If you live in a cold climate do not leave your instrument in the cold for long periods of time. And keep it with you in the main cabin of your vehicle and in a warm spot (not the trunk if at all possible).

Also do not leave the instrument in the hot sun in the summer, or in a vehicle. The interior of a car can get extremely hot sitting in the sun.

An outer case cover can help keep the instrument cooler (to a point) in the summer.

Of course, even taking these precautions you have to take others. No matter what, you do have to walk from your vehicle to a practice room in the summer or winter. In extreme temperature situations (going to practice in the winter), leave the case open so that the instrument has some time to come up to ambient room temperature.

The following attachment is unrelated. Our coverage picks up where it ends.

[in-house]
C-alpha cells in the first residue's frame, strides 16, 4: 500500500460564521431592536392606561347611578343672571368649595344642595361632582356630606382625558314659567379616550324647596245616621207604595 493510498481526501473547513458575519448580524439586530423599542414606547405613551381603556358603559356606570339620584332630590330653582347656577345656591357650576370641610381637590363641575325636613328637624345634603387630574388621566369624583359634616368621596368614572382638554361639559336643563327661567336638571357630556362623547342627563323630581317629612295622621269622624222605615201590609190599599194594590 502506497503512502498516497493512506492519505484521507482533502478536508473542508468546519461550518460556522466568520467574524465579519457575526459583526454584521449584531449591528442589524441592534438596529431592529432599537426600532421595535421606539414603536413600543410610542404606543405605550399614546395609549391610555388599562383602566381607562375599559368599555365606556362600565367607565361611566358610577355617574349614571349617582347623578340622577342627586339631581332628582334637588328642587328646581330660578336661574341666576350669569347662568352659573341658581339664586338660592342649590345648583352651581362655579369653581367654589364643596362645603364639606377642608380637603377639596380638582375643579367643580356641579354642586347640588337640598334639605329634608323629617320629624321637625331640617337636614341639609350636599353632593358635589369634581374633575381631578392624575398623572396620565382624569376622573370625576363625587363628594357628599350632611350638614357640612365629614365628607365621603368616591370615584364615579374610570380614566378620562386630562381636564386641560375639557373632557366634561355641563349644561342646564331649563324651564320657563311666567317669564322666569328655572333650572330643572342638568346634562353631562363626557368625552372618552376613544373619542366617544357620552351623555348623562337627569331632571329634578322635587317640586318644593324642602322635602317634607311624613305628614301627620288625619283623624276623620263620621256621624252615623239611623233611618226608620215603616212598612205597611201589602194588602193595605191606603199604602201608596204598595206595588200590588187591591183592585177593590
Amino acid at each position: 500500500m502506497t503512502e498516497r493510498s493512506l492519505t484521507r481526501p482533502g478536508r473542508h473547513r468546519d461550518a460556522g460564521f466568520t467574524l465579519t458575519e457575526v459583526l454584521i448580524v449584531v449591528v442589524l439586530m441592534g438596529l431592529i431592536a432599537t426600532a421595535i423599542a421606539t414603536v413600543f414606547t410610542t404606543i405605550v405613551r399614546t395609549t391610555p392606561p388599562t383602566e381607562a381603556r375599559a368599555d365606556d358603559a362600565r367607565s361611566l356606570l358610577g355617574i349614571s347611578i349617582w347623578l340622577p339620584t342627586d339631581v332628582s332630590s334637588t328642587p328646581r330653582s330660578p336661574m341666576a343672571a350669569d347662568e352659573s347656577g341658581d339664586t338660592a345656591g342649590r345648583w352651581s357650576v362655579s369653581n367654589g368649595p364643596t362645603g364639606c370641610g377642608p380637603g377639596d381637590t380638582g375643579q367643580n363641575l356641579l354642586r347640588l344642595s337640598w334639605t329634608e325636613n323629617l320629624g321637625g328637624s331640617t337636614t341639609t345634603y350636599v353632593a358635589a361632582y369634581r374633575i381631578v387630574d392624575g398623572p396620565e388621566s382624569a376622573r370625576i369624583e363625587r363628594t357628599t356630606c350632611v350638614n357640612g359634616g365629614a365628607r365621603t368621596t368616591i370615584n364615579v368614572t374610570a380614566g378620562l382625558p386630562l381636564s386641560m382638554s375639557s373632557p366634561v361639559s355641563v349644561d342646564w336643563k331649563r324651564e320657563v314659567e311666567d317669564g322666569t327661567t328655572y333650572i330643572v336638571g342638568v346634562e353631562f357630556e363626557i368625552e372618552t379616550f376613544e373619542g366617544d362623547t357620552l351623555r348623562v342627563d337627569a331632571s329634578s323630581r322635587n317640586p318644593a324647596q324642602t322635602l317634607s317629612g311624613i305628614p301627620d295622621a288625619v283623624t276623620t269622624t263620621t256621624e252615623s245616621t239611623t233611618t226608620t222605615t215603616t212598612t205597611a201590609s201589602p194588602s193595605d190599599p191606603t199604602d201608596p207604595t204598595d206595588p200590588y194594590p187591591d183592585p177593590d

If still cold to the touch put the barrel and upper joint under your arm pit to assist the outer wood to warm up. We are trying to avoid the outer wood from being super cold and contracted and thus having opposite forces of the inner bore getting nice and warm and expanding.

[4] Prevent any drops or other severe shocks to the instrument. Have you ever seen bell or lower tenon cracks on soprano clarinets? That is usually due to someone dropping the instrument.

Hope this helps

Read why wood instruments crack
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Clarinet CE/Moderator
Staff member
I thought I would update this on an example of a surface crack.
copied from http://clarinetperfection.com/WhyCrack.htm

This is pictures of a clarinet where the crack is not visible. The instrument is cold and has not been played yet.